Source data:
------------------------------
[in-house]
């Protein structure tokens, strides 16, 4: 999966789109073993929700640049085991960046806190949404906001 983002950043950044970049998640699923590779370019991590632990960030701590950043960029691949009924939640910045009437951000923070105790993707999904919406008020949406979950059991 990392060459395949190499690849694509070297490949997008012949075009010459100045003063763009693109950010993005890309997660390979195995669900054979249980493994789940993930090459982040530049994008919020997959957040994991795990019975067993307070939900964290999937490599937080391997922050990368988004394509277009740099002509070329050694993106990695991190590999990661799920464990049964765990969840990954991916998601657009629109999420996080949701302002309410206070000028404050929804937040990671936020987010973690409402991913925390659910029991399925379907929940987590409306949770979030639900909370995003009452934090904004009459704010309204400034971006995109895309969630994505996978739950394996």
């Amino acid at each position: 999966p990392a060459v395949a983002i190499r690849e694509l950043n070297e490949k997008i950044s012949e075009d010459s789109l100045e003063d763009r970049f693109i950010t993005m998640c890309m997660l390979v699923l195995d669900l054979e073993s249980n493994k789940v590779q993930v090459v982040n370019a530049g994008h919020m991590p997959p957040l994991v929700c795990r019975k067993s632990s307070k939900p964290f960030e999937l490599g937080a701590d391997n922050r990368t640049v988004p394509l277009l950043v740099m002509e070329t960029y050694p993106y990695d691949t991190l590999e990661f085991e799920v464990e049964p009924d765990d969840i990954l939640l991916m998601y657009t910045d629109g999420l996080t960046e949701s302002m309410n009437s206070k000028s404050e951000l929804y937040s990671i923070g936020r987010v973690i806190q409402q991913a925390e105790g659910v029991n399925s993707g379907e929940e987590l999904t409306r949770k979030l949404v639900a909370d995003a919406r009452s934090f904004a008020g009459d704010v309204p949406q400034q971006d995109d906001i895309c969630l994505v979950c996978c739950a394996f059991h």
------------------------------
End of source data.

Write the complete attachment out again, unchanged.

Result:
[in-house]
């Protein structure tokens, strides 16, 4: 999966789109073993929700640049085991960046806190949404906001 983002950043950044970049998640699923590779370019991590632990960030701590950043960029691949009924939640910045009437951000923070105790993707999904919406008020949406979950059991 990392060459395949190499690849694509070297490949997008012949075009010459100045003063763009693109950010993005890309997660390979195995669900054979249980493994789940993930090459982040530049994008919020997959957040994991795990019975067993307070939900964290999937490599937080391997922050990368988004394509277009740099002509070329050694993106990695991190590999990661799920464990049964765990969840990954991916998601657009629109999420996080949701302002309410206070000028404050929804937040990671936020987010973690409402991913925390659910029991399925379907929940987590409306949770979030639900909370995003009452934090904004009459704010309204400034971006995109895309969630994505996978739950394996």
């Amino acid at each position: 999966p990392a060459v395949a983002i190499r690849e694509l950043n070297e490949k997008i950044s012949e075009d010459s789109l100045e003063d763009r970049f693109i950010t993005m998640c890309m997660l390979v699923l195995d669900l054979e073993s249980n493994k789940v590779q993930v090459v982040n370019a530049g994008h919020m991590p997959p957040l994991v929700c795990r019975k067993s632990s307070k939900p964290f960030e999937l490599g937080a701590d391997n922050r990368t640049v988004p394509l277009l950043v740099m002509e070329t960029y050694p993106y990695d691949t991190l590999e990661f085991e799920v464990e049964p009924d765990d969840i990954l939640l991916m998601y657009t910045d629109g999420l996080t960046e949701s302002m309410n009437s206070k000028s404050e951000l929804y937040s990671i923070g936020r987010v973690i806190q409402q991913a925390e105790g659910v029991n399925s993707g379907e929940e987590l999904t409306r949770k979030l949404v639900a909370d995003a919406r009452s934090f904004a008020g009459d704010v309204p949406q400034q971006d995109d906001i895309c969630l994505v979950c996978c739950a394996f059991h």